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Facing the Future: Climate and Sustainability Reporting

As the world grapples with the adverse and uncertain consequences of climate change, pollution, and biodiversity loss, driven by human activities like burning fossil fuels and deforestation, the stakes for sustainability and corporate responsibility have never been higher. The financial ramifications of failing to act sustainably—ranging from biodiversity loss to carbon emissions—are potentially immense.

Governments worldwide, including Australia, are beginning to respond by setting decarbonisation targets and with legislative measures demanding mandatory disclosures of sustainability and/or climate change risks. New legislation currently being debated in Parliament will see some Australian companies soon facing significant regulatory changes.

Corporations and their directors must recognise and proactively mitigate climate change and other sustainability risks through adopting sustainable practices and strategies including decarbonising their businesses, understanding and managing their supply chains, and robust stakeholder engagement.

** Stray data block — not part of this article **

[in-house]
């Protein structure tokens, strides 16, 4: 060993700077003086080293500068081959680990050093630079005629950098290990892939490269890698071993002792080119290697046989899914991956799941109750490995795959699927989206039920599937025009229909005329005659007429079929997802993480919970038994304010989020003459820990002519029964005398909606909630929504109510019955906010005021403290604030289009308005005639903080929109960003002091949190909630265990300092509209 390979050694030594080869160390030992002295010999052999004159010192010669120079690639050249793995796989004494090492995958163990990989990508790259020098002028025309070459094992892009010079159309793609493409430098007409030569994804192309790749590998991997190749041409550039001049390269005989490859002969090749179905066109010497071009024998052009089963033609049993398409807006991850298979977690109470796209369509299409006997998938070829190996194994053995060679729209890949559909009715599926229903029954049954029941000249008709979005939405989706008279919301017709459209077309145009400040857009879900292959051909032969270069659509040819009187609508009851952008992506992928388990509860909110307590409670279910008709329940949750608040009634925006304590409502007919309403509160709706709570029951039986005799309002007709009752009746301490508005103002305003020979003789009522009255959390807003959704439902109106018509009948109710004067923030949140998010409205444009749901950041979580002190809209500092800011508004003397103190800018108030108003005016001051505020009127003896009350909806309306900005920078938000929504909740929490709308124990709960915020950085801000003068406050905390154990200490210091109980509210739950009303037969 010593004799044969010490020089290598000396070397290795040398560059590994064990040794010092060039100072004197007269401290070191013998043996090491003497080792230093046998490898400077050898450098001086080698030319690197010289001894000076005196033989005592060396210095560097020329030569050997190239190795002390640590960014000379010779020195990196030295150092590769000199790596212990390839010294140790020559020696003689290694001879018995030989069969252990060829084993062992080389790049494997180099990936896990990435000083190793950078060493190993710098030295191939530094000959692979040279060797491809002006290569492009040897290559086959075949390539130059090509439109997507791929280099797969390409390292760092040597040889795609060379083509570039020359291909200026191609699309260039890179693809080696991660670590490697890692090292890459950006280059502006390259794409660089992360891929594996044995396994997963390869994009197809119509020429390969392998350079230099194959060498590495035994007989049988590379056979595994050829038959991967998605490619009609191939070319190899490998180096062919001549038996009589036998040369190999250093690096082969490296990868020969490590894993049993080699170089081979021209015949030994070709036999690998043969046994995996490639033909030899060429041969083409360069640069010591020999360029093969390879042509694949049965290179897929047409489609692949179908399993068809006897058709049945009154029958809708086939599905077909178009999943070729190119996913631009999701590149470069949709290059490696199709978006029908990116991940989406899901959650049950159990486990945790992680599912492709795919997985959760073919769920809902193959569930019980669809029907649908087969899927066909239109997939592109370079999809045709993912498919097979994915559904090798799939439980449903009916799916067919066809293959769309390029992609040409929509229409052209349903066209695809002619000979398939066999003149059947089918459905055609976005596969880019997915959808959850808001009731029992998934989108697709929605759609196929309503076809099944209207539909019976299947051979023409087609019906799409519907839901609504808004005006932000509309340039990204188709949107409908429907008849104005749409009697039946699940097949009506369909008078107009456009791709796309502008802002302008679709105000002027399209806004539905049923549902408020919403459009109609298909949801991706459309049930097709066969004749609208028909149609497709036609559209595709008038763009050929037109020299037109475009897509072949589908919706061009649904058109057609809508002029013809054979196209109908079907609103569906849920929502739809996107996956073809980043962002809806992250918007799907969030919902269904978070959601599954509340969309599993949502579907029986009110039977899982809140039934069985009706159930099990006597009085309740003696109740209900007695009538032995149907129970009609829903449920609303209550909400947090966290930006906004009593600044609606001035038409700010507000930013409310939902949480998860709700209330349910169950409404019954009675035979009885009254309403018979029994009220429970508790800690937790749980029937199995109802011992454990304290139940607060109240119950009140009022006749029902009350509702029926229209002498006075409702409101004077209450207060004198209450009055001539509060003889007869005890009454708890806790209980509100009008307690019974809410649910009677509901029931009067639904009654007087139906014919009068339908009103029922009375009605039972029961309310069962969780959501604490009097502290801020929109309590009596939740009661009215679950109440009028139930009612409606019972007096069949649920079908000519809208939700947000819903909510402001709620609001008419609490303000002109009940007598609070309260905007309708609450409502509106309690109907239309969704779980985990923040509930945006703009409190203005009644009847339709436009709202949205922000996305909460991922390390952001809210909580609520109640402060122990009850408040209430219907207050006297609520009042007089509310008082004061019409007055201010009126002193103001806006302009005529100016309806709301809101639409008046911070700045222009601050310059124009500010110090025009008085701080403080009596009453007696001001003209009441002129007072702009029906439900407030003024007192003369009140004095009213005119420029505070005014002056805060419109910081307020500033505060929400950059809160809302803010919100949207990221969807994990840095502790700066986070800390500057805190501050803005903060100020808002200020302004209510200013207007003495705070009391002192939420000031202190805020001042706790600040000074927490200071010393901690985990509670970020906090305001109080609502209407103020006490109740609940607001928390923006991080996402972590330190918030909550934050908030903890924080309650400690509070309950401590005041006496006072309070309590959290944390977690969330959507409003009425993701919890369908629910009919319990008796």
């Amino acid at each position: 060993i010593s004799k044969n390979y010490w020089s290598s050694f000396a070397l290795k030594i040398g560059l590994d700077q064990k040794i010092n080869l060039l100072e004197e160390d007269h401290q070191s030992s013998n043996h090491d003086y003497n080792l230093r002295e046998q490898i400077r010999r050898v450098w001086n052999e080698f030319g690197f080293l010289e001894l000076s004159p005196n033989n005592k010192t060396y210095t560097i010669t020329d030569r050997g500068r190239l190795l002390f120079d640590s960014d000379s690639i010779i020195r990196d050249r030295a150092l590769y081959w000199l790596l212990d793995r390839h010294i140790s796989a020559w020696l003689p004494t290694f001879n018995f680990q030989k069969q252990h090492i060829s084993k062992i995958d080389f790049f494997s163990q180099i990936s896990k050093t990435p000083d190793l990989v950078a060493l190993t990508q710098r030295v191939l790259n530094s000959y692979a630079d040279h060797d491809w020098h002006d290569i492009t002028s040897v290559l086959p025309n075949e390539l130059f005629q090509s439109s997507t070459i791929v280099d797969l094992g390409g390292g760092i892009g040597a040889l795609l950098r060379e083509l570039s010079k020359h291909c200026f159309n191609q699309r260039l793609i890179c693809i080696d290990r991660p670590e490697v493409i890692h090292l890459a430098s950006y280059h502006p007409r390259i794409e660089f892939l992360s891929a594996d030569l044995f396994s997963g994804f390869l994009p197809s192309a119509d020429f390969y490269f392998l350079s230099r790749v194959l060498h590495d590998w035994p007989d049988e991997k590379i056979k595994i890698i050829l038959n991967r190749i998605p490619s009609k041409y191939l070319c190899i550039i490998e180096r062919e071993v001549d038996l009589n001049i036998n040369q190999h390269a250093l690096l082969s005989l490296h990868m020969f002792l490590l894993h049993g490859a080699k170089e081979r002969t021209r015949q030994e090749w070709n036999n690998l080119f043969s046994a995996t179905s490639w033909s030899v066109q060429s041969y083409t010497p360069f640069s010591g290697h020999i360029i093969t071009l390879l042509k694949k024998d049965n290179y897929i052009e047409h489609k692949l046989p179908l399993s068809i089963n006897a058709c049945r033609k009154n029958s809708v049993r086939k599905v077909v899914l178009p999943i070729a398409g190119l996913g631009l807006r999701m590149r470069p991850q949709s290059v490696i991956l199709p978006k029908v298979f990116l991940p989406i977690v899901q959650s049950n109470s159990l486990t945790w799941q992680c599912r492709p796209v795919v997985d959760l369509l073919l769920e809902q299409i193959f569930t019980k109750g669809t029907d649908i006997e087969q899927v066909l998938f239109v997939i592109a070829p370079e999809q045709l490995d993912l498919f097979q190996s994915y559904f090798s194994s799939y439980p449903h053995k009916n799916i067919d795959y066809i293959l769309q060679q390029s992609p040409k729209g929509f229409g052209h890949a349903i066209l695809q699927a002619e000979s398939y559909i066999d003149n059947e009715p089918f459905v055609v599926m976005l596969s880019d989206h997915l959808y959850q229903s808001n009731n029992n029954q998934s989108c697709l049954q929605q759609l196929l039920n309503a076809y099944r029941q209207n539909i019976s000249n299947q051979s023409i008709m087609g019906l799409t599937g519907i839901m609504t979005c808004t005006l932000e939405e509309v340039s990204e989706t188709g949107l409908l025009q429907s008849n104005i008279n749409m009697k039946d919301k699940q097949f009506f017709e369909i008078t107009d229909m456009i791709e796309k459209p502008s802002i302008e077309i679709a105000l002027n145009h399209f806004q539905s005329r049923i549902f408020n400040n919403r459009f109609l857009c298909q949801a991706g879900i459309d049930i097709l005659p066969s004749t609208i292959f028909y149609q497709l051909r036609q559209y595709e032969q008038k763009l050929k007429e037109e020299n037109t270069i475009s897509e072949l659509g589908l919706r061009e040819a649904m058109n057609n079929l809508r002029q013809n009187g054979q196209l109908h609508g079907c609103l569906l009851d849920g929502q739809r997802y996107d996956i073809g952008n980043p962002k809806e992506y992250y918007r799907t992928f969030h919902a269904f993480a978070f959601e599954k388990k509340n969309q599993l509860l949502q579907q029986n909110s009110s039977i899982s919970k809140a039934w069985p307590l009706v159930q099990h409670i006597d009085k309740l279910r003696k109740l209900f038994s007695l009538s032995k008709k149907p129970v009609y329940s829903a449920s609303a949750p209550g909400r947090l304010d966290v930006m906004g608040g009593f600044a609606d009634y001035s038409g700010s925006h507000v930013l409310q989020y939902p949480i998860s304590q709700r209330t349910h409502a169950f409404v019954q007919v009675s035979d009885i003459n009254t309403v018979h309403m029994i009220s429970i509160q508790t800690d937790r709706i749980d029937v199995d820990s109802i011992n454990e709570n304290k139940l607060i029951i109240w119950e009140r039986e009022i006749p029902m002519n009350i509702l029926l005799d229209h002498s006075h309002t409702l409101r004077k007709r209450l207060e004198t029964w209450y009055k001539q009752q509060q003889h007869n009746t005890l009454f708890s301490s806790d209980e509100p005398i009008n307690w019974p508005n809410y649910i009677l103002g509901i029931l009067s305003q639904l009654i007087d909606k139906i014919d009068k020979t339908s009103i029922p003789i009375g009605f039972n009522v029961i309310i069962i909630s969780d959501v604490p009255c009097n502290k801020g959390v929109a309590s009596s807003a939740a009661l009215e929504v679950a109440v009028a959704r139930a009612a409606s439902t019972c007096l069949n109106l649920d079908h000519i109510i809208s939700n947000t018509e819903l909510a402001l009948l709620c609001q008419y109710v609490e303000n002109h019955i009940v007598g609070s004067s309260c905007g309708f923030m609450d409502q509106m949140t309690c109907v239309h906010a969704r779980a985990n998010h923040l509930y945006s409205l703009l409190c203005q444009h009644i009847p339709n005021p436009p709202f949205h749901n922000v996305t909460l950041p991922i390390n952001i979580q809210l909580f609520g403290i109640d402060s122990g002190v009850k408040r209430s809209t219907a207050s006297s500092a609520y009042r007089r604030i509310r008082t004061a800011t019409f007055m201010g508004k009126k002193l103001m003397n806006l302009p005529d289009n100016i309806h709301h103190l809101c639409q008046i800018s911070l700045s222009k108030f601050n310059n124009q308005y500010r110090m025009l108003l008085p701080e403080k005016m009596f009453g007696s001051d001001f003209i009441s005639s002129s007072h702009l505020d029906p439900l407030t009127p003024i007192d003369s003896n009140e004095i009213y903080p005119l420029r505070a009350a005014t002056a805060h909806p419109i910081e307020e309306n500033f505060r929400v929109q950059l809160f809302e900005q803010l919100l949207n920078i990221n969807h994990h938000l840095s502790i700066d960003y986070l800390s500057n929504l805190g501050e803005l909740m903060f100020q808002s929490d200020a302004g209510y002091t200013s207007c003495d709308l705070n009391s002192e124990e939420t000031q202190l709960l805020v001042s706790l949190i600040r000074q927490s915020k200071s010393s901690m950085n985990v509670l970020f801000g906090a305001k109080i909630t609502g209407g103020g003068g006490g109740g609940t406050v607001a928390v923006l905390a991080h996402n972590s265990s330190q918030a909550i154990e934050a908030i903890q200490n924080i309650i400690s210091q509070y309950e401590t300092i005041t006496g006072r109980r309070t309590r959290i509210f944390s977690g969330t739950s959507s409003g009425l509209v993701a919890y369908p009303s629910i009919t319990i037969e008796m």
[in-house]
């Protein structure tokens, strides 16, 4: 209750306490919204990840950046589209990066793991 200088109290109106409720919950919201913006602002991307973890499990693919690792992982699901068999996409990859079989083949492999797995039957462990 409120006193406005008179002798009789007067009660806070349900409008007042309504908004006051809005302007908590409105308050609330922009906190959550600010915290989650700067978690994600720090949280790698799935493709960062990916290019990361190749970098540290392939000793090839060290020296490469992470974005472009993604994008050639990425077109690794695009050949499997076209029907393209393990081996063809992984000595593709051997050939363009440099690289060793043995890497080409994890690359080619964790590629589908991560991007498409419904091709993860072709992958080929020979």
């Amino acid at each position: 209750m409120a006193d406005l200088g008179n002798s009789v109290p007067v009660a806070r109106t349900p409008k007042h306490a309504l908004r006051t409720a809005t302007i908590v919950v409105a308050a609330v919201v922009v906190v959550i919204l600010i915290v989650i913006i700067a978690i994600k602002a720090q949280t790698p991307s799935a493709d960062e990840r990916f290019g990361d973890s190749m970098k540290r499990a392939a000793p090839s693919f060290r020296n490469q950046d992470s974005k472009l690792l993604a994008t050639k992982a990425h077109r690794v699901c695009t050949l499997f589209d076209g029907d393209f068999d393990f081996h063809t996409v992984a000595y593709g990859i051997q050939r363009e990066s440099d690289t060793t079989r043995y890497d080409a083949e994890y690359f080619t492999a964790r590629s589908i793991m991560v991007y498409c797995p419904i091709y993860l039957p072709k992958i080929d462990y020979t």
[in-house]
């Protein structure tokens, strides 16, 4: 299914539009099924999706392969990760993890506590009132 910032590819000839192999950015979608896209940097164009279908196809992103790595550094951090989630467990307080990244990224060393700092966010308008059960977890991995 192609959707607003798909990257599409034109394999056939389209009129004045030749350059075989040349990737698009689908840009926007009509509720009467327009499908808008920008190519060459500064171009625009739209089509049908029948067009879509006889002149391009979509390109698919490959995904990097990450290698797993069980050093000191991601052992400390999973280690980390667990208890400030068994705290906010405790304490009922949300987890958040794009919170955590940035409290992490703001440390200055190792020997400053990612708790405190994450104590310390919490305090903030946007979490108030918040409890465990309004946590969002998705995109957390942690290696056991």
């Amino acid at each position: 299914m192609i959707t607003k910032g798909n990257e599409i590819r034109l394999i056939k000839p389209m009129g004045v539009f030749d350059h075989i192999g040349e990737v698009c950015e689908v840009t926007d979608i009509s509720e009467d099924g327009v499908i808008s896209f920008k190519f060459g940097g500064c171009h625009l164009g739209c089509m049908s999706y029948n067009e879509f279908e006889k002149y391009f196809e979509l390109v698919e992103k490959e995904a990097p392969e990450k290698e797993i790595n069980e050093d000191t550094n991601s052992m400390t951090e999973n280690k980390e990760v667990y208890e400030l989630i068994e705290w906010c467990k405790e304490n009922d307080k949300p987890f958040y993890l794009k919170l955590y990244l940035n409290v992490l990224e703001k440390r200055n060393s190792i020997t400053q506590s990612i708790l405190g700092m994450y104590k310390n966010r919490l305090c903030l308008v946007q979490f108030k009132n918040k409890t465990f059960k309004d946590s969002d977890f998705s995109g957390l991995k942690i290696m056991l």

As the expectations on corporate governance intensify, businesses must prepare now not only to protect their financial interests but also contribute to a more resilient and sustainable future for their companies and our planet.

In a special series of articles, InConsult will explore the changing climate change and sustainability reporting landscape In Australia.